Some of the smartest people around are trying to reconstruct the trajectory of language through time, and the field abounds with wondrous and confronting ideas. A handful of researchers think language is like a virus that infects the minds of humans. It's not a parasite, it's a symbiote and this makes a deep, personal sense to me. Your brain shapes itself around language, and language also changes to suit you.
So how did it evolve? Language grew unsteadily, but it was strung upon a smooth, unbroken line.
The platforms of language were built over thousands of millennia and we share many of these with very different animals. What we would today recognize as language gathered itself for many tens of thousands of years. Its progress was not continuous a miniscule step would be taken, then nothing would happen, then another step, maybe a lurch, then nothing again.
As meaning and mental structure clotted together, it did so in the morphing minds of species evolving from one into another. Along our lineage, cold-blooded creatures begat warm-blooded animals, mammals generated primates, and primates tossed us up. Yet all of this tumult and stasis and creeping change has raged around an oblivious line of mothers and their babies.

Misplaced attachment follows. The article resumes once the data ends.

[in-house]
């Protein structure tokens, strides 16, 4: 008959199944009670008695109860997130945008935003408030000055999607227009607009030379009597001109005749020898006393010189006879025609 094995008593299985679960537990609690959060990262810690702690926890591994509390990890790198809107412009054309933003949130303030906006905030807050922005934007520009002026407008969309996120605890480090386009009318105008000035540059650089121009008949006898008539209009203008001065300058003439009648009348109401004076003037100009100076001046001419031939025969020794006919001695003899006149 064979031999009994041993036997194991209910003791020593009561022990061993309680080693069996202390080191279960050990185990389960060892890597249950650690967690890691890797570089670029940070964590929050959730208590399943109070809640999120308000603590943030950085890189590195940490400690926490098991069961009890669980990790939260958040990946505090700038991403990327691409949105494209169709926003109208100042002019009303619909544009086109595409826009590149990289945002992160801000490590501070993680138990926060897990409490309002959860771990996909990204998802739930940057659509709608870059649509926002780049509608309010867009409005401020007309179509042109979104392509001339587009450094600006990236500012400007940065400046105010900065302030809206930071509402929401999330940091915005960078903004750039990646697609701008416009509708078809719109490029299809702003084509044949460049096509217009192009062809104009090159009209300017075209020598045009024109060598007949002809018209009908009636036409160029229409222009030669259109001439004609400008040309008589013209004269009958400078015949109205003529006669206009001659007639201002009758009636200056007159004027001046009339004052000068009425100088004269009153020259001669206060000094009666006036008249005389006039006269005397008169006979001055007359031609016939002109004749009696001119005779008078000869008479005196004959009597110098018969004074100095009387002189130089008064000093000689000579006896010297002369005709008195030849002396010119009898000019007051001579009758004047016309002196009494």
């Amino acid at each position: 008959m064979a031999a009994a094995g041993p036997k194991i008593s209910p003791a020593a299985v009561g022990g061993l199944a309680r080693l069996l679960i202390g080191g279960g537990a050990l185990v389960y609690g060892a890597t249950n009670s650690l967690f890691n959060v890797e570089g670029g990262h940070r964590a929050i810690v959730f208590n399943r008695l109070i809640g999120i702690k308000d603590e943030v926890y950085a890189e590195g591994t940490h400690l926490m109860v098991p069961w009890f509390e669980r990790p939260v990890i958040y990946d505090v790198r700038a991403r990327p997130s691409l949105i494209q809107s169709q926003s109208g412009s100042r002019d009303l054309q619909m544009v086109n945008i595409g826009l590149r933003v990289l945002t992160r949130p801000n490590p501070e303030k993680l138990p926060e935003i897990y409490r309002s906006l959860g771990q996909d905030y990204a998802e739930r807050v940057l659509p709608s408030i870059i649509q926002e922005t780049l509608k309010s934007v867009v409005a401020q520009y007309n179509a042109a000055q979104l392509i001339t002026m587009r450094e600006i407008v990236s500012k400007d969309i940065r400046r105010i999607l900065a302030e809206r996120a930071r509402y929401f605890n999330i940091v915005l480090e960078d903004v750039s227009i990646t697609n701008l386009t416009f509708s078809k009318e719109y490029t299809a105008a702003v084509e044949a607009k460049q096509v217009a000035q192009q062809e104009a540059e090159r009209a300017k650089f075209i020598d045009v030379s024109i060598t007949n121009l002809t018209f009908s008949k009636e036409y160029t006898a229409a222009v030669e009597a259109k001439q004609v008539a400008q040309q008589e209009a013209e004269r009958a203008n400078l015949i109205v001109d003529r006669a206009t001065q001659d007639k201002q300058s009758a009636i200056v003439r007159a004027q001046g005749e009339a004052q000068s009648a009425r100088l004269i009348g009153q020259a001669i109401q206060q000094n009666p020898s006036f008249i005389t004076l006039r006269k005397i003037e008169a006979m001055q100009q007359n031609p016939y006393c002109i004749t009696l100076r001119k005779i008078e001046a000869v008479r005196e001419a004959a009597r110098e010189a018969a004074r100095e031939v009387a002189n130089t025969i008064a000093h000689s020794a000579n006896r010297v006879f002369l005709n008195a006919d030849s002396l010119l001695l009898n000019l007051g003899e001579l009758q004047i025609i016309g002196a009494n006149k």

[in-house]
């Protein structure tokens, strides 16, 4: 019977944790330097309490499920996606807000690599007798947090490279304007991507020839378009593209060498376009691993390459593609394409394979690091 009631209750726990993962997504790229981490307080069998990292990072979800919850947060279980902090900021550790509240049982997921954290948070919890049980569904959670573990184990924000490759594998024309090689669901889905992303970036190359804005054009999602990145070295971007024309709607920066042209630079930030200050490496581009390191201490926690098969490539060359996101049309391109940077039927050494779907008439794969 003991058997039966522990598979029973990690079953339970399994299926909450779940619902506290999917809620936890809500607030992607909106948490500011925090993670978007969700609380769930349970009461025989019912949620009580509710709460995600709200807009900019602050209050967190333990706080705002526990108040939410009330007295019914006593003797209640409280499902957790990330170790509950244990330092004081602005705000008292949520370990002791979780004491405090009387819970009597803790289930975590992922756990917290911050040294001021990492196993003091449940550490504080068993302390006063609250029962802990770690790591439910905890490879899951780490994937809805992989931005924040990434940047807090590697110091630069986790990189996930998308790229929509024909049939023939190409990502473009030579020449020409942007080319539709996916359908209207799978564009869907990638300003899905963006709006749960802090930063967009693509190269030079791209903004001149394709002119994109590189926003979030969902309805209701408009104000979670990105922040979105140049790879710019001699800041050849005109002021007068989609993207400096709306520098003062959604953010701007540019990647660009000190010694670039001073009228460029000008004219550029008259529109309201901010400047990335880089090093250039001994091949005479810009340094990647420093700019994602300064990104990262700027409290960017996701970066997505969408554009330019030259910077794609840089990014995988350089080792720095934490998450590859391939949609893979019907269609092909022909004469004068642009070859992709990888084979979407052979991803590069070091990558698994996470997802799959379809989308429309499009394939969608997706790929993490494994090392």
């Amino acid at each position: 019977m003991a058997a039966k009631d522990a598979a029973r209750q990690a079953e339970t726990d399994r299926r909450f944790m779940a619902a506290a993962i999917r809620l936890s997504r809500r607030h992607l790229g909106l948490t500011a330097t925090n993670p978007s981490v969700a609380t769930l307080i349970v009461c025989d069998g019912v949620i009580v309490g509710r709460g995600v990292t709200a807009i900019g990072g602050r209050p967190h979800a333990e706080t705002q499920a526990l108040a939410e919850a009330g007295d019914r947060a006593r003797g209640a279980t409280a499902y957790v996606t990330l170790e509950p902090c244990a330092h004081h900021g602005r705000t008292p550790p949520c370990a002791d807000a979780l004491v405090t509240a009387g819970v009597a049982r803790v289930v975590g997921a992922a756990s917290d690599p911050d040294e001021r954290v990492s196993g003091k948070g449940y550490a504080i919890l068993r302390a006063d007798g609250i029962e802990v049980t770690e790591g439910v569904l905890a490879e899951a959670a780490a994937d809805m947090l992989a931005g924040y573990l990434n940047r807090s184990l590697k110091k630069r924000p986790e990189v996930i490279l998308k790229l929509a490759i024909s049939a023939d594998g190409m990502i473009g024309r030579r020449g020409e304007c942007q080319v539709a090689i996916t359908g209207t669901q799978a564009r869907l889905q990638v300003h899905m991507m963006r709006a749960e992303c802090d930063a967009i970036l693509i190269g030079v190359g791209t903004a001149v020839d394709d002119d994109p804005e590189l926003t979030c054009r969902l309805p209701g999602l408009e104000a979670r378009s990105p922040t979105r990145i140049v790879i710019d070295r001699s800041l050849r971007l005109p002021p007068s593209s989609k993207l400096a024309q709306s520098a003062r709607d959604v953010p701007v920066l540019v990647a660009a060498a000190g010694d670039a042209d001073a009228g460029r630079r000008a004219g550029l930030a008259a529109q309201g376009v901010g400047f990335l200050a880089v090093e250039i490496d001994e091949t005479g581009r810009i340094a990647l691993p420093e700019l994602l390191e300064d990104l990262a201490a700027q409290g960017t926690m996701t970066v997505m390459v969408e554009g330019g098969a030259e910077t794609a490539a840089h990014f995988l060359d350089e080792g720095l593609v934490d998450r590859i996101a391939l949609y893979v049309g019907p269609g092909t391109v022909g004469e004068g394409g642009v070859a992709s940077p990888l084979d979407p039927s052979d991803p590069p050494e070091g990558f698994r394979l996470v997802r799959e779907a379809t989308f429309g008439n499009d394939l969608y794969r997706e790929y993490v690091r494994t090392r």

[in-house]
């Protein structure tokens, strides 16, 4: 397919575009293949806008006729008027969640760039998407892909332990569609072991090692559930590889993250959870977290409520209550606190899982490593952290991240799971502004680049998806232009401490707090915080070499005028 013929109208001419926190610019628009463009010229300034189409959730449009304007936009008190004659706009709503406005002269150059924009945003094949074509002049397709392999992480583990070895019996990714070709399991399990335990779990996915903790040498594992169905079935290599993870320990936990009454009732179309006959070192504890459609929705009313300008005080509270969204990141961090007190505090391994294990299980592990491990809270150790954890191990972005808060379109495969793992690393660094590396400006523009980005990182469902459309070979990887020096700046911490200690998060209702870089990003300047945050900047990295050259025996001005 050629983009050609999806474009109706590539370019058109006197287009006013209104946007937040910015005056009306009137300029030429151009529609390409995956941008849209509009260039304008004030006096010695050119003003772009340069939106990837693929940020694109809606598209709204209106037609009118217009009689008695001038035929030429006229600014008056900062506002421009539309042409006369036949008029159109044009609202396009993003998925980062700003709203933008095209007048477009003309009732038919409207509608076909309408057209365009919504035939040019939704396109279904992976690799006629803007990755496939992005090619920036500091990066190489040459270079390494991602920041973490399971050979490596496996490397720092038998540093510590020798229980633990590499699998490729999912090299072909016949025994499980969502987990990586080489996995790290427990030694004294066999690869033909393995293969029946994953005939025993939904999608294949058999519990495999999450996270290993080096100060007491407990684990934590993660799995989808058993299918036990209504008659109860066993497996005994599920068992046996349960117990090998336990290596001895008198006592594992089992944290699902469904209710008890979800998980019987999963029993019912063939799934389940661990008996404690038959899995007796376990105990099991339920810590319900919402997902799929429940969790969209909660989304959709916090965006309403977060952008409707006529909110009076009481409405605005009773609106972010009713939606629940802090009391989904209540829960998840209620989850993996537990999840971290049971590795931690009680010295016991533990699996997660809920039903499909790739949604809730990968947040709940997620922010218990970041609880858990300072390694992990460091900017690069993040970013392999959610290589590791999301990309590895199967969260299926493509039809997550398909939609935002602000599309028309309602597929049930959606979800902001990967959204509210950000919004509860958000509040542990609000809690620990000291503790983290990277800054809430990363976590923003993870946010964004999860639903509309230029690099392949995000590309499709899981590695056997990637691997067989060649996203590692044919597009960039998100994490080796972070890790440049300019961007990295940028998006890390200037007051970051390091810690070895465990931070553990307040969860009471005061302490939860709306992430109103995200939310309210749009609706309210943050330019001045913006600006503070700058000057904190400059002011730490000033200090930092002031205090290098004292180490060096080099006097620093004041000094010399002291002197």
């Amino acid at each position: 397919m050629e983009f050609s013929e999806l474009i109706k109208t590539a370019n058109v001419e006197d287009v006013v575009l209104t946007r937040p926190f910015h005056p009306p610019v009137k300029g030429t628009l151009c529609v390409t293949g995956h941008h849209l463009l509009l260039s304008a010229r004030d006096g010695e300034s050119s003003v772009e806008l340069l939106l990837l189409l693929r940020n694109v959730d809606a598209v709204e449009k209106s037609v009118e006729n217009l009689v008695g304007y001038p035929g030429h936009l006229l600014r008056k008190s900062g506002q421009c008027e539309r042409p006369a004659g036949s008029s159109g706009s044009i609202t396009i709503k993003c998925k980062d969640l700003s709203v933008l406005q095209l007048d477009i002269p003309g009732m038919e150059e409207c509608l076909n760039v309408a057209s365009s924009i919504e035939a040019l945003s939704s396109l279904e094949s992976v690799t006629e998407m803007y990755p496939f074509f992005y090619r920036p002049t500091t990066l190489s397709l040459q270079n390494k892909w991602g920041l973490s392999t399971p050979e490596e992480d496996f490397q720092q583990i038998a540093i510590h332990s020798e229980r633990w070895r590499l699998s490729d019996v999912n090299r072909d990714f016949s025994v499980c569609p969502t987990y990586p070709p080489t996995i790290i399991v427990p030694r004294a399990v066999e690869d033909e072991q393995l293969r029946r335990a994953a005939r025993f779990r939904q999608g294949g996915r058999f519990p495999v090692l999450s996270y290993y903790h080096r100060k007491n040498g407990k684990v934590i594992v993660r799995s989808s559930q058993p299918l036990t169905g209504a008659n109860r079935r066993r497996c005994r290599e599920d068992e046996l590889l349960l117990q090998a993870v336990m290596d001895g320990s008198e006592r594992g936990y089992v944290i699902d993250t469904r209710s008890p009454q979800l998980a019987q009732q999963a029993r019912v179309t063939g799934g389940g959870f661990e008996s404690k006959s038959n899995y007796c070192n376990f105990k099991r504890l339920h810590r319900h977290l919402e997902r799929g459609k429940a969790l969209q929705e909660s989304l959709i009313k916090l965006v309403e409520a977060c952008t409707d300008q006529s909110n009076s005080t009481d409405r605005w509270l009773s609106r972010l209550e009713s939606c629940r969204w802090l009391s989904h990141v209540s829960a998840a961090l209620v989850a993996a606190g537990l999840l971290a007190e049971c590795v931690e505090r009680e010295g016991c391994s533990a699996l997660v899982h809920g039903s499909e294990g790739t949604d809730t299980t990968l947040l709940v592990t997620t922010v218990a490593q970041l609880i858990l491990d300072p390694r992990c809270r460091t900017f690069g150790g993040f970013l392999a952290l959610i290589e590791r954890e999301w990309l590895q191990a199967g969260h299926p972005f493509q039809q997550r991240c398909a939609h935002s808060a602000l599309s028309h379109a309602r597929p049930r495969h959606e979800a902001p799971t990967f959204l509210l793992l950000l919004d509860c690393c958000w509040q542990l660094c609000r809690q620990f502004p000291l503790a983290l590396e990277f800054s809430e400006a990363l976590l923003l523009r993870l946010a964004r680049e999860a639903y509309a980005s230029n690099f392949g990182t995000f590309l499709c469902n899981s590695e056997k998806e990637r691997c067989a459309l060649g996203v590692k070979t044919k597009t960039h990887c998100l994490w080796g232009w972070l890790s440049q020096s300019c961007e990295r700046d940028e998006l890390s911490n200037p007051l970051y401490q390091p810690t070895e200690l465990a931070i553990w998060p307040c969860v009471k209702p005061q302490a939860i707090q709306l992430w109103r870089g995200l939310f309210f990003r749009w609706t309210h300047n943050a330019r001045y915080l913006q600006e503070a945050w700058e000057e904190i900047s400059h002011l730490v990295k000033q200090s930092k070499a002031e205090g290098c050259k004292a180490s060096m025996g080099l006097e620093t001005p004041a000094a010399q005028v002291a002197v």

Piece by piece, through a process of genetic mutation and cultural legacy, they talked and gestured language into existence. No genetic change has ever been too great to break the chain, so when the babies became mothers themselves and had babies of their own, their babies also grew up and passed the legacy on. Eventually one of those mothers had me. Not long ago, I had a baby, too.
As I wrote this book, I watched as my toddler son learned English as a foreign language, or rather, learned language as a foreign language. I knew what language evolution was supposed to look like from the outside, but what does it feel like? At least in this case, as my two-year-old said when I asked what he was doing with a stray toy in a café, "I am making pleasure."
÷ ÷ ÷Christine Kenneally is Australian and received her Ph.D. in linguistics at Cambridge. She has written about language, science, and culture for publications such as the New Yorker, the New York Times, Scientific American, Discover, and Slate. Her website is www.christinekenneally.com.